In the you-can’t-make-up-this-stuff category, here’s an amusing piece about the failure of a MOOC (massive open online course) that was designed to teach more than 40,000 students the fundamentals of how to create an online course. It was written by Jill Barshay, a contributing editor to The Hechinger Report, a nonprofit, non-partisan education-news outlet affiliated with the Hechinger Institute on Education and the Media, an independently funded unit of Teachers College, Columbia University. She has been a radio and print reporter for two decades.This appeared on The Hechinger Report’s Digital blog.
Incidentally, Wednesday is Digital Learning Day.
By Jill Barshay
At a recent event, a bigwig at McGraw-Hill, the textbook publisher, urged the audience to take an online course so that we’d have a sense of the future. As a journalist who covers online education, I was embarrassed not to be enrolled in one.
So, a couple weeks ago, when a dear friend in Washington D.C. asked if I would take an online course with her about how to make online courses, I jumped at the chance. She’d assembled a fancy study group of people with PhDs and impressive employers, from the World Bank to the Smithsonian. Some of them wanted to use online education to solve big global health problems. It felt important to be emailing with them.
The class, entitled “Fundamentals of Online Education: Planning and Application,” was delivered through Coursera, one of the largest purveyors of massive open online courses or MOOCs. And like Coursera’s other courses, it was free.
The six-week course launched a week ago Monday, January 28th. The instructor, Fatimah Wirth, was from The Georgia Institute of Technology. She had worked with NASA. The course promised to be hands-on; we’d be producing our own online class as a final project.
Within hours, things were going awry. Neither the “Getting Started” tab nor the “syllabus” tab offered much direction on how to begin the class. I wasted an hour taking surveys on my personal learning style. (One said I was a visual learner. The other said I wasn’t).
The biggest problem was breaking our class of more than 41,000 students into discussion groups. Dr. Wirth asked us to sign up using a Google spreadsheet. The only problem was Google’s own support pages clearly states that only 50 people can edit and view a document simultaneously. I was one of the thousands who kept clicking, but was locked out. When I finally got in, it was a mess. Classmates had erased names, substituted their own and added oodles of blank spaces.
My little group of nine stayed intact, but it was disappointing (in a snobbish sort of way) that we were forced to include 11 strangers who typed their names alongside ours. How can you really have a good small group discussion with 20 people anyway? (I remember a professor once telling me that positive effects of small class size evaporate once you exceed 15 students).
With Google Docs imploding, the teacher suggested that some people randomly start a discussion thread and then asked that 19 others randomly jump on that thread to form a group. But, apparently, the small group discussion technology didn’t cap the participants at 20. More students could barge in and did.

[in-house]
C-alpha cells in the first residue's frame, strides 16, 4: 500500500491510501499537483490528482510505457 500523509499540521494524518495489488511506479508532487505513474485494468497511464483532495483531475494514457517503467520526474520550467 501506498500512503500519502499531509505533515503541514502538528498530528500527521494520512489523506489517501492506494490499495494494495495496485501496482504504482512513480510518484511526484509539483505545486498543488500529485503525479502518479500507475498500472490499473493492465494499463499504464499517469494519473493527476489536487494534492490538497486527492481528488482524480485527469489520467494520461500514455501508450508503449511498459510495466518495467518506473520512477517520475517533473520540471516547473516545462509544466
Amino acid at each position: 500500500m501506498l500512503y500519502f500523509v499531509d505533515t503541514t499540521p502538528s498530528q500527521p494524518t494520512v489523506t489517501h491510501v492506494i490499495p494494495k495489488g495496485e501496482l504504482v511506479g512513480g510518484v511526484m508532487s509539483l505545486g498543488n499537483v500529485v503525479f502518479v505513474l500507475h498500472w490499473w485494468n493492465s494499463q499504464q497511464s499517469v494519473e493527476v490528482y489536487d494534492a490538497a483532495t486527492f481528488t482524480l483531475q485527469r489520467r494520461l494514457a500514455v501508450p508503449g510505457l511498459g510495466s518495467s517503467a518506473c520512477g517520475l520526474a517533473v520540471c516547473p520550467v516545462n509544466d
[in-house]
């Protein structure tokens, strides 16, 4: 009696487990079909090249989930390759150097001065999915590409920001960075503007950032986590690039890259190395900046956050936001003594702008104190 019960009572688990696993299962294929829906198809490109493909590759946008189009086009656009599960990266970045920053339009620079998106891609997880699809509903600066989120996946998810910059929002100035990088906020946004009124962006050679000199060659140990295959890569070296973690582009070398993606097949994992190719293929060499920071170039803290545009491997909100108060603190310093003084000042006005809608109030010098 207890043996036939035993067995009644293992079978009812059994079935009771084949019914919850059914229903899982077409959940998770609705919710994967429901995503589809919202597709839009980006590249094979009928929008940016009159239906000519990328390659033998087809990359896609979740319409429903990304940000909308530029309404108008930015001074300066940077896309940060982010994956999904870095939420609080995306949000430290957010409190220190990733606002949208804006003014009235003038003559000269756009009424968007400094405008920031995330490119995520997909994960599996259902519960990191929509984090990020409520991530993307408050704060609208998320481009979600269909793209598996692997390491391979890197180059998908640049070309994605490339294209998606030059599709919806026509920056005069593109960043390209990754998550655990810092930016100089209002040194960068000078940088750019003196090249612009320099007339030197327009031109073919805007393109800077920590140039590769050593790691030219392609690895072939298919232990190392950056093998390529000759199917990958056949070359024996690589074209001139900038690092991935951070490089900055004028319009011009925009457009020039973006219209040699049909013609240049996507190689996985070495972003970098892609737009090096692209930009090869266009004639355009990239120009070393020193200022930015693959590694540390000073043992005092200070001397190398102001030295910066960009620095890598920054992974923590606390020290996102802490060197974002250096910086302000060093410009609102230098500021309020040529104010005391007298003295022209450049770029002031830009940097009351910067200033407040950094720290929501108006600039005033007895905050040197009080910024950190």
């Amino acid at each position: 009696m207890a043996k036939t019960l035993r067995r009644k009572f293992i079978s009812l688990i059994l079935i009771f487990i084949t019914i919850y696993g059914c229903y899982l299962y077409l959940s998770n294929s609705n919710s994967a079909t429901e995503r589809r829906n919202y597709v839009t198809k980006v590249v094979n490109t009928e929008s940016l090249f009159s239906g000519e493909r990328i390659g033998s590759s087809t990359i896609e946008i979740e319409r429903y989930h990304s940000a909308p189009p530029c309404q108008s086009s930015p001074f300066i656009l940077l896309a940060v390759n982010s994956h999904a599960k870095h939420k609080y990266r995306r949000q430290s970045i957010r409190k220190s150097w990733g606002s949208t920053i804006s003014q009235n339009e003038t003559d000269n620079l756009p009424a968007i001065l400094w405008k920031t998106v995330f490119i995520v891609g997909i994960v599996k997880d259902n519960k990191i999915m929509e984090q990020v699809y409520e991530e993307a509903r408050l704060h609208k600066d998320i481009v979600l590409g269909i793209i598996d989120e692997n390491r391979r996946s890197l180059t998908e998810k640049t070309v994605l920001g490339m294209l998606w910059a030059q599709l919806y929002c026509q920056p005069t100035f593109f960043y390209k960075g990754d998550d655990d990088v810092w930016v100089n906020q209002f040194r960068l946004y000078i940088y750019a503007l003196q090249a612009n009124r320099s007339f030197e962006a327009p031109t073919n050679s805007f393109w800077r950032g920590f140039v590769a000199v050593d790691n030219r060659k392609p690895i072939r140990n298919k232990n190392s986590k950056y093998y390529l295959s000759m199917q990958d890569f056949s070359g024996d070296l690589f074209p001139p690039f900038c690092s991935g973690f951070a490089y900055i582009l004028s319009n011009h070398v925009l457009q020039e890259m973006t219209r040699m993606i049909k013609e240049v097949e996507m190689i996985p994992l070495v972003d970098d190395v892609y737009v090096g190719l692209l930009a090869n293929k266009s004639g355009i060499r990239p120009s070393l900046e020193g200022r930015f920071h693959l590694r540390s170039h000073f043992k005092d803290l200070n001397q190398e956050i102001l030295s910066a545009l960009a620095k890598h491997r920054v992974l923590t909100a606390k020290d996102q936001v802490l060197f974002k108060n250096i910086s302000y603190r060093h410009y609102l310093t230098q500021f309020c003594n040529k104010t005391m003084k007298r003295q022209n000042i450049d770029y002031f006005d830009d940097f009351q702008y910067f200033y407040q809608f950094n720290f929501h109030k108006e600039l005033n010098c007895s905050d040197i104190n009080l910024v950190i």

In the meantime, the video lectures were mind-numbing laundry lists of PowerPoint bullet points. A survey of educational philosophies left me no more enlightened than before I watched it. The readings were a bit better. One of my favorites, Teaching with Technology: Tools and Strategies to Improve Student Learning, linked to a hilarious PowerPoint comedy sketch about the stupidity of reading PowerPoint bullet points.
No one missed the irony that this online class about how to create online classes was failing miserably. Discussion forums full of venom were popping up everywhere on the course site.
This is a disaster! And where is the professor? I am so excited to learn about this topic, but this online course, teaching us how to make online courses, is totally bunked. Google spreadsheet? For thousands of people? Really…? I’m a little nervous about the validity of this course right now.
By day six, a Saturday, the professor shut the course down. All the reading materials, videos, assignments were erased.
The professor’s email to me:
Dear Jill Barshay,
We want all students to have the highest quality learning experience. For this reason, we are temporarily suspending the “Fundamentals of Online Education: Planning and Application” course in order to make improvements. We apologize for any inconvenience that this may cause. We will inform you when the course will be reoffered.
I telephoned and emailed the professor to understand what caused her to pull the plug. She did not get back to me. The story was already hitting the blogosphere, including this exhaustive blog post at Inside Higher Ed.
What did I learn in six days? Not everyone should try to be an online teacher. One of the great ideas behind online education is that there performers who can deliver riveting lectures, who are masters of explication. Wouldn’t it be great if the internet could deliver them to millions of people around the world? That’s what’s marvelous about some of Sal Khan’s mathematical videos. The problem is that almost anyone can set up an online course and thousands of people will enroll. Unfortunately, there’s no guide to tell you who’s good and who isn’t.